Antioxidants are known to be beneficial in fighting certain cancers and reducing the effects of ageing. It has been proposed that the high consumption of Green tea in Japan may be one of the positive contributing factors for low levels of cancer of the prostate in men and lower levels of breast cancer in women (along with higher consumption of isoflavones eg tofu, miso & soy bean products).

These new studies point to evidence that these healing properties have a scientific basis. Consumption of tea is being studied for its reported benefits on: Enhancing immune function
Lowering LDL cholesterol levels (CSIRO research)
Increasing HDL cholesterol levels
Reducing blood pressure
Thinning the blood
Reducing the risk of a heart attack
Lowering the risk of stroke
Reducing the risk of cancer
Boosting longevity
Weight loss - research paper
Aiding digestion
Preventing dental cavities and gingivitis

According to the Chinese herbal classic, the Pentsao, common black or Green tea has several health benefits. Properties and Uses: Brightens the eyes, clears the voice, invigorates the constitution, removes flatulence, opens the acupuncture meridians, illumines the spirit, improves the digestion, relieves thirst and is cooling, diuretic and astringent. As a digestive aid, tea also has a special solvent property that cuts the fats and oils from a rich meal.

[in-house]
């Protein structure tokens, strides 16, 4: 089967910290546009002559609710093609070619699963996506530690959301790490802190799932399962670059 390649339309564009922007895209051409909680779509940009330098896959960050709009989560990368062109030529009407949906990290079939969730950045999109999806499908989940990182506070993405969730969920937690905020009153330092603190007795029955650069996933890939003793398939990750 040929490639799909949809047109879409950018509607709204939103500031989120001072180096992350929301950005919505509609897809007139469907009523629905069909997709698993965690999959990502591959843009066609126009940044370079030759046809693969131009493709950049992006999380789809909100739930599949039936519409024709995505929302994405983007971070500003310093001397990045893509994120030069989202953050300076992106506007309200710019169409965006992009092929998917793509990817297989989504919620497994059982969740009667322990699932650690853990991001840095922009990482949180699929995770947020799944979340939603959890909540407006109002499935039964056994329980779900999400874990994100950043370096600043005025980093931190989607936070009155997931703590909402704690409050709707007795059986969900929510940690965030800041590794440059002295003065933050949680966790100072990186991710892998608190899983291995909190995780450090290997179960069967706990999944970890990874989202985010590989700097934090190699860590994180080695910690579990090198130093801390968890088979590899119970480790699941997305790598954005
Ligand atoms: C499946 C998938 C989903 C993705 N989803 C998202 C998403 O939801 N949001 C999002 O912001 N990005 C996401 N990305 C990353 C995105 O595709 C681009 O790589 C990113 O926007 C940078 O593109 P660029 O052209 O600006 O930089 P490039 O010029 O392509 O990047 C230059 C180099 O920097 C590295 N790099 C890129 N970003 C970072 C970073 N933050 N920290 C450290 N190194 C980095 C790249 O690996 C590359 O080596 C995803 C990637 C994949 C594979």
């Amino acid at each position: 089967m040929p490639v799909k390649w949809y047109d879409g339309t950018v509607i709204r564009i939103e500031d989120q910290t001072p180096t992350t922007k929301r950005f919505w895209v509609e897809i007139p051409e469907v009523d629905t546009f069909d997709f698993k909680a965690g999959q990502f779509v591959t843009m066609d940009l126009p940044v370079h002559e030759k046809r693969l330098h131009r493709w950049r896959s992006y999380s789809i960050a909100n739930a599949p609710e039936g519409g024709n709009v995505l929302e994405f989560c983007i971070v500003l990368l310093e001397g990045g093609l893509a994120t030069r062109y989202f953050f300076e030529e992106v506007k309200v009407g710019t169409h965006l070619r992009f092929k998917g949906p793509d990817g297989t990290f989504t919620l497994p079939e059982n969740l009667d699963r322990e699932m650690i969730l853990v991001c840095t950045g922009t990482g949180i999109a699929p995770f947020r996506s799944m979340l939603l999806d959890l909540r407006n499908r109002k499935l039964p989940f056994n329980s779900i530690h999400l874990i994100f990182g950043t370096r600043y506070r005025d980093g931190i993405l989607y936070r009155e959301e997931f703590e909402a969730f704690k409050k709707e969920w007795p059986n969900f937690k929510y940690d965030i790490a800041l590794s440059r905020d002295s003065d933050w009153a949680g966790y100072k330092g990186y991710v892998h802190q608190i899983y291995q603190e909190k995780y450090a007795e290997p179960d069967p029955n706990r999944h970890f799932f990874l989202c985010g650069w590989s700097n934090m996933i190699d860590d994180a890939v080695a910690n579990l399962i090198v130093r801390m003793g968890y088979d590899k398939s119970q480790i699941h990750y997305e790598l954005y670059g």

Green Tea and Heart Disease

British researchers have discovered that four to five cups of Green tea a day might help reduce both high cholesterol and high blood pressure. Green tea seems to work not only in reducing LDL-cholesterol oxidation but also in lowering overall blood cholesterol levels.


Tea is a dietary source of important vitamins and minerals. Tea contains Carotene, a precursor to vitamin A; Thiamine (vitamin B1); Riboflavin (vitamin B2); Nicotinic acid, Pantothenic acid, Ascorbic acid (vitamin C) vitamin B6; Folic acid; Manganese, Potassium, and Fluoride.


Green Tea and Bad Breath

The Japanese drink Green tea is known to suppress foul breath caused by certain foods. The deodorising effect of Green tea leaves has been known for centuries, and tea leaves traditionally have been used as deodorants. A study demonstrated the deodorising action of Green tea polyphenols in a test against methyl mercaptan, the compound most closely associated with halitosis. Green tea also has been shown to suppress bad smells produced by trimethylamine and ammonia.